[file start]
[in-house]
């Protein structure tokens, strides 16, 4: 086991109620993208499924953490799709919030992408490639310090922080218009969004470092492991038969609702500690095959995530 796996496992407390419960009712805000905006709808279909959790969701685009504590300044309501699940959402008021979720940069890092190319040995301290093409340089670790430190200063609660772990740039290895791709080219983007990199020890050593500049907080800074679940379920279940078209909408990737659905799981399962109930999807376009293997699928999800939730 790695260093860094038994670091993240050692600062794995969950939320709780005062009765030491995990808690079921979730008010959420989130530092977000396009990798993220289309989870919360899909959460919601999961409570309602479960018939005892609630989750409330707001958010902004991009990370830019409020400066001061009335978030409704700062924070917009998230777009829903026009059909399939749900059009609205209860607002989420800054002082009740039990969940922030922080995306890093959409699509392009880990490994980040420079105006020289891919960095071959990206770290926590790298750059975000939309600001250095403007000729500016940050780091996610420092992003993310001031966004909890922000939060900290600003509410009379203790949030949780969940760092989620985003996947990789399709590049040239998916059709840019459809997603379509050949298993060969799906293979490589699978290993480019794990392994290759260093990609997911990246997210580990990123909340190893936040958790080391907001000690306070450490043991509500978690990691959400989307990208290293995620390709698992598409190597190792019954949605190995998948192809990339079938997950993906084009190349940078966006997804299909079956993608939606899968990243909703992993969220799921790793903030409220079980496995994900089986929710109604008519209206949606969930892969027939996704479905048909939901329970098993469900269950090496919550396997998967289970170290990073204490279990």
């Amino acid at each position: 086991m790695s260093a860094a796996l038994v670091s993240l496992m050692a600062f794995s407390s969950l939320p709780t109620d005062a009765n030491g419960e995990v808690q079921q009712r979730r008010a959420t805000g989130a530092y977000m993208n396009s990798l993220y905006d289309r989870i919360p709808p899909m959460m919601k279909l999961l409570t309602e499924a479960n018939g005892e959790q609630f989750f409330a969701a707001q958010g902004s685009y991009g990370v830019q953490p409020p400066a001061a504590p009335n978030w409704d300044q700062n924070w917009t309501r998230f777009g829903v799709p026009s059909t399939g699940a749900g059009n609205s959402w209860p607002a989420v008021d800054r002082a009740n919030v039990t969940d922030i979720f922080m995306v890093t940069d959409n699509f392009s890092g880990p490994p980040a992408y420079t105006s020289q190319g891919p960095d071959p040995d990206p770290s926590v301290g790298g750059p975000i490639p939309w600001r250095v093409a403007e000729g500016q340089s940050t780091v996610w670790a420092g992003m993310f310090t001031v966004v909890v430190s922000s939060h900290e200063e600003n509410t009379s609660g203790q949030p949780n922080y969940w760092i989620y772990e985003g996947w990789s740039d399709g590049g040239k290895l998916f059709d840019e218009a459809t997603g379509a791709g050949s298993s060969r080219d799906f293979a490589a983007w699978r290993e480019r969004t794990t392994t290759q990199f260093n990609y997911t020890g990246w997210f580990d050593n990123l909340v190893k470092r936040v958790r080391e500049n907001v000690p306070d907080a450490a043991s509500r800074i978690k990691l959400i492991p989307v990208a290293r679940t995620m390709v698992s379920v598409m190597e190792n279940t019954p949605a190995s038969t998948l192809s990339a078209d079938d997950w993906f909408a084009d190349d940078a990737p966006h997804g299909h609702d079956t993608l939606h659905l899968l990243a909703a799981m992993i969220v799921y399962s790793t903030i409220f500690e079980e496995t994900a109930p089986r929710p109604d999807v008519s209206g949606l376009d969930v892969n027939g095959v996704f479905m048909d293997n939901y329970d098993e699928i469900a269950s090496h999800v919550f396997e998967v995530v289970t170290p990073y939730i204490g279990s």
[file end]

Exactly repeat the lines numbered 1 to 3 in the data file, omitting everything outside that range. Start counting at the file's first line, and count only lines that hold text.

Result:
[in-house]
């Protein structure tokens, strides 16, 4: 086991109620993208499924953490799709919030992408490639310090922080218009969004470092492991038969609702500690095959995530 796996496992407390419960009712805000905006709808279909959790969701685009504590300044309501699940959402008021979720940069890092190319040995301290093409340089670790430190200063609660772990740039290895791709080219983007990199020890050593500049907080800074679940379920279940078209909408990737659905799981399962109930999807376009293997699928999800939730 790695260093860094038994670091993240050692600062794995969950939320709780005062009765030491995990808690079921979730008010959420989130530092977000396009990798993220289309989870919360899909959460919601999961409570309602479960018939005892609630989750409330707001958010902004991009990370830019409020400066001061009335978030409704700062924070917009998230777009829903026009059909399939749900059009609205209860607002989420800054002082009740039990969940922030922080995306890093959409699509392009880990490994980040420079105006020289891919960095071959990206770290926590790298750059975000939309600001250095403007000729500016940050780091996610420092992003993310001031966004909890922000939060900290600003509410009379203790949030949780969940760092989620985003996947990789399709590049040239998916059709840019459809997603379509050949298993060969799906293979490589699978290993480019794990392994290759260093990609997911990246997210580990990123909340190893936040958790080391907001000690306070450490043991509500978690990691959400989307990208290293995620390709698992598409190597190792019954949605190995998948192809990339079938997950993906084009190349940078966006997804299909079956993608939606899968990243909703992993969220799921790793903030409220079980496995994900089986929710109604008519209206949606969930892969027939996704479905048909939901329970098993469900269950090496919550396997998967289970170290990073204490279990």
């Amino acid at each position: 086991m790695s260093a860094a796996l038994v670091s993240l496992m050692a600062f794995s407390s969950l939320p709780t109620d005062a009765n030491g419960e995990v808690q079921q009712r979730r008010a959420t805000g989130a530092y977000m993208n396009s990798l993220y905006d289309r989870i919360p709808p899909m959460m919601k279909l999961l409570t309602e499924a479960n018939g005892e959790q609630f989750f409330a969701a707001q958010g902004s685009y991009g990370v830019q953490p409020p400066a001061a504590p009335n978030w409704d300044q700062n924070w917009t309501r998230f777009g829903v799709p026009s059909t399939g699940a749900g059009n609205s959402w209860p607002a989420v008021d800054r002082a009740n919030v039990t969940d922030i979720f922080m995306v890093t940069d959409n699509f392009s890092g880990p490994p980040a992408y420079t105006s020289q190319g891919p960095d071959p040995d990206p770290s926590v301290g790298g750059p975000i490639p939309w600001r250095v093409a403007e000729g500016q340089s940050t780091v996610w670790a420092g992003m993310f310090t001031v966004v909890v430190s922000s939060h900290e200063e600003n509410t009379s609660g203790q949030p949780n922080y969940w760092i989620y772990e985003g996947w990789s740039d399709g590049g040239k290895l998916f059709d840019e218009a459809t997603g379509a791709g050949s298993s060969r080219d799906f293979a490589a983007w699978r290993e480019r969004t794990t392994t290759q990199f260093n990609y997911t020890g990246w997210f580990d050593n990123l909340v190893k470092r936040v958790r080391e500049n907001v000690p306070d907080a450490a043991s509500r800074i978690k990691l959400i492991p989307v990208a290293r679940t995620m390709v698992s379920v598409m190597e190792n279940t019954p949605a190995s038969t998948l192809s990339a078209d079938d997950w993906f909408a084009d190349d940078a990737p966006h997804g299909h609702d079956t993608l939606h659905l899968l990243a909703a799981m992993i969220v799921y399962s790793t903030i409220f500690e079980e496995t994900a109930p089986r929710p109604d999807v008519s209206g949606l376009d969930v892969n027939g095959v996704f479905m048909d293997n939901y329970d098993e699928i469900a269950s090496h999800v919550f396997e998967v995530v289970t170290p990073y939730i204490g279990s």